Pyrus nivalis, I use this tree more often than any other. I use…
Pyrus nivalis, I use this tree more often than any other. I use it as a specimen tree or a paddock tree planted in groves where it is allowed to grow to its mature size and shape (10 m high x 8m wide) I also use it in residential gardens and pleach the tree as an elevated hedge that can be rectangular or round.
I like to use small to medium trees in my designs an often I’ll use the same species in one area. I find it not only gives the house vertical soothing scale, it also makes the area look larger. Whether I use the trees in a casual organic style of groves or as a formal avenue, they always give my gardens a dramatic architectural component that I look for.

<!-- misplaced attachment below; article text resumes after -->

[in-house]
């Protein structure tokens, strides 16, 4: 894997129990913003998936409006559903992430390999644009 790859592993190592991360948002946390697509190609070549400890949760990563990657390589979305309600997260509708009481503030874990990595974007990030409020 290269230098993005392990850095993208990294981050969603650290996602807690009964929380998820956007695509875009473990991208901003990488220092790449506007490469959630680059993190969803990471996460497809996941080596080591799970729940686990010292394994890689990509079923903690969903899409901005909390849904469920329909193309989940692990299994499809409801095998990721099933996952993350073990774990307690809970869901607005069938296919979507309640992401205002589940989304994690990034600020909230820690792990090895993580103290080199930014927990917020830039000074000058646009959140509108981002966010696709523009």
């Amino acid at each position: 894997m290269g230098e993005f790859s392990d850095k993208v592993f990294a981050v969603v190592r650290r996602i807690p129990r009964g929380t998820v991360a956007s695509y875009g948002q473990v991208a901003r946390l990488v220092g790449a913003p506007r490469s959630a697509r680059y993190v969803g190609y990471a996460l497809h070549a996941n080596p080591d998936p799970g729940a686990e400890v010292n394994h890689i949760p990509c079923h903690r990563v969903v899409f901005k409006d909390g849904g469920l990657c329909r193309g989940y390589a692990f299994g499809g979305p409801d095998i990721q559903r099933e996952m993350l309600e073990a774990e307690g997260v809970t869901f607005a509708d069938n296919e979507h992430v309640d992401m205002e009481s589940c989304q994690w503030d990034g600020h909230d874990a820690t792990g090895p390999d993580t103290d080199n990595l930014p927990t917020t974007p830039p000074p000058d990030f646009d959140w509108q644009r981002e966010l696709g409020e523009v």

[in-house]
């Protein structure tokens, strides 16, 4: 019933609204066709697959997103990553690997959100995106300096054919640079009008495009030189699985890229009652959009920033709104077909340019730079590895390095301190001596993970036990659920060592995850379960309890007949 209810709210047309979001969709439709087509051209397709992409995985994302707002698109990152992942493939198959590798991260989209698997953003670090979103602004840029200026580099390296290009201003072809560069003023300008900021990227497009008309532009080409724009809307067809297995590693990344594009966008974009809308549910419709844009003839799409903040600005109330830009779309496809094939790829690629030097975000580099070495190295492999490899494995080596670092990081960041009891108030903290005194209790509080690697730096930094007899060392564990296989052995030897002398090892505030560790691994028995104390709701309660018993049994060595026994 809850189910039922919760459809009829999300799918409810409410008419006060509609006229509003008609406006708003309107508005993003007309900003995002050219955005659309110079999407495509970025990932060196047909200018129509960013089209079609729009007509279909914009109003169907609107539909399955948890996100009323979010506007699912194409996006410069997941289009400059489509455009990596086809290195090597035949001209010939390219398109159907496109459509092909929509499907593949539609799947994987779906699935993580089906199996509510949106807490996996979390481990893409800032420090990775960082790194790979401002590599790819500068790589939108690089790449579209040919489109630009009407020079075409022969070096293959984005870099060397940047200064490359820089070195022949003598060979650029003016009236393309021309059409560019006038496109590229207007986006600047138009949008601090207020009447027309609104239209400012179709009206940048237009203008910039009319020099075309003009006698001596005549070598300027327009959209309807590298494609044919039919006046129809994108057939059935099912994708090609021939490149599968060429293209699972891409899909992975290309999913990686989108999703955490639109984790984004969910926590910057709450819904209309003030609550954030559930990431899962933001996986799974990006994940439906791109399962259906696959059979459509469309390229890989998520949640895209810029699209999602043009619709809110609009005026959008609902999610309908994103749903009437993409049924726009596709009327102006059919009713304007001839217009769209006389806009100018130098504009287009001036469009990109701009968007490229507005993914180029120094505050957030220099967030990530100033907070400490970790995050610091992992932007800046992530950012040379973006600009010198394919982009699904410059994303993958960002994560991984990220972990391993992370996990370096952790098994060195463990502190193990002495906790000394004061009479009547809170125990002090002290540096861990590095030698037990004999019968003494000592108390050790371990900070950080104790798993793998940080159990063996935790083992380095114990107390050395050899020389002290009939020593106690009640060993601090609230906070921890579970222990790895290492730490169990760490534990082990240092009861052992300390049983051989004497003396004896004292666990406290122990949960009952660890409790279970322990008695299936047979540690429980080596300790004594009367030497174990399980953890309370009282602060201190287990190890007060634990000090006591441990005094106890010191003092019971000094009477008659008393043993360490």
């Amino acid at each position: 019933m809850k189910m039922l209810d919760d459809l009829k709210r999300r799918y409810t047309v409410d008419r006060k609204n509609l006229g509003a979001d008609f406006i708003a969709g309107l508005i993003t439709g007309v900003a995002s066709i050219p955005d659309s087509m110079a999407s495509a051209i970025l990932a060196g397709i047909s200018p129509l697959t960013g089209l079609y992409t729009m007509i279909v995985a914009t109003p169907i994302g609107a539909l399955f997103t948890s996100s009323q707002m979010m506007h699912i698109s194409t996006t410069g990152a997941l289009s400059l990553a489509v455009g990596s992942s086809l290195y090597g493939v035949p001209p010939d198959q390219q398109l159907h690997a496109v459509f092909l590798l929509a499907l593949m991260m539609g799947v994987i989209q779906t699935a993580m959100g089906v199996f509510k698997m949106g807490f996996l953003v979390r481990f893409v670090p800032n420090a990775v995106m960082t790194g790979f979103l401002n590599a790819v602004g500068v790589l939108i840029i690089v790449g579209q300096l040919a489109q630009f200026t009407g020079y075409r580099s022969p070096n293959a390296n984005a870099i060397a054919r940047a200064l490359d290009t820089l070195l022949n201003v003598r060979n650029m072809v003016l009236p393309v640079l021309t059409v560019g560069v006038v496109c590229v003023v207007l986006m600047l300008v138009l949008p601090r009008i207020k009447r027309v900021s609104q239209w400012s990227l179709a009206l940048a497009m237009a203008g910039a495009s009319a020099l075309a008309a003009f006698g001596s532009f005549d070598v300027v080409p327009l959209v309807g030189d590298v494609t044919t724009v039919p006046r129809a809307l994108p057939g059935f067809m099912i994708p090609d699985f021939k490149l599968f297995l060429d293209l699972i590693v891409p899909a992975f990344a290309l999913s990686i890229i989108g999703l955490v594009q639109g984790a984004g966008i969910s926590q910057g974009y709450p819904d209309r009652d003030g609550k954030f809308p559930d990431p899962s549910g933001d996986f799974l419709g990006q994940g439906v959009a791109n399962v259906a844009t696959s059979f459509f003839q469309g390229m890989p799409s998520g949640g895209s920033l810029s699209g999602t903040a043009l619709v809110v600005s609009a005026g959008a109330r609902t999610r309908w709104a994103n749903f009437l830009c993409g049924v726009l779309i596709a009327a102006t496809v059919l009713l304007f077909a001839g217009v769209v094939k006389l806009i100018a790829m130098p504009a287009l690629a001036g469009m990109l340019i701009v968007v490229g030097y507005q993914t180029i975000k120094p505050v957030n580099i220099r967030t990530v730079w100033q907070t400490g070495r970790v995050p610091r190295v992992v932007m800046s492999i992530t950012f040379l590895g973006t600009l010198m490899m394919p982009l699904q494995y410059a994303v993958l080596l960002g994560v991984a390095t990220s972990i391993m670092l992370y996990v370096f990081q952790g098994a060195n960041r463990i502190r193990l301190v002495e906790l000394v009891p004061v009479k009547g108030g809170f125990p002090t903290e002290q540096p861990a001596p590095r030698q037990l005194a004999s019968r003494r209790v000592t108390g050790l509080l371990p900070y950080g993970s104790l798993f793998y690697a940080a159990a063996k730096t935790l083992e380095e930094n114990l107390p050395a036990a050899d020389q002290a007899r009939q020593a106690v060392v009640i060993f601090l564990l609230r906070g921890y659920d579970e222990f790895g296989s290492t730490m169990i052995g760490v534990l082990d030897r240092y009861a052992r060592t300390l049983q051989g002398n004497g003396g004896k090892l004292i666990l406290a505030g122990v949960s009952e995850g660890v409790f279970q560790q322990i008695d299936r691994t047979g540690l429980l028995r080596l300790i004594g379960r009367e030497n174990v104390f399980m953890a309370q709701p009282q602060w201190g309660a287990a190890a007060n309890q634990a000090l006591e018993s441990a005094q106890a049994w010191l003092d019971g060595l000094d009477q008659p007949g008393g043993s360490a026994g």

I have found it hard to find an alternative to the Snow Pear as it has so many great features; a nice straight stem, a natural majestic balanced form, an unusual leaf colour of grey green that is a good contrast with most plants, responds well to a prune of which there are many ways to prune it so it fits into any space or design. When you remove it's internal branches the tree retains its natural form though as a much smaller version.
This type of ornamental pear tree is less well known even though I find it hardier than most of the other pears. It tolerates drier conditions and extreme temperatures though like all pears it does need some protection from strong winds.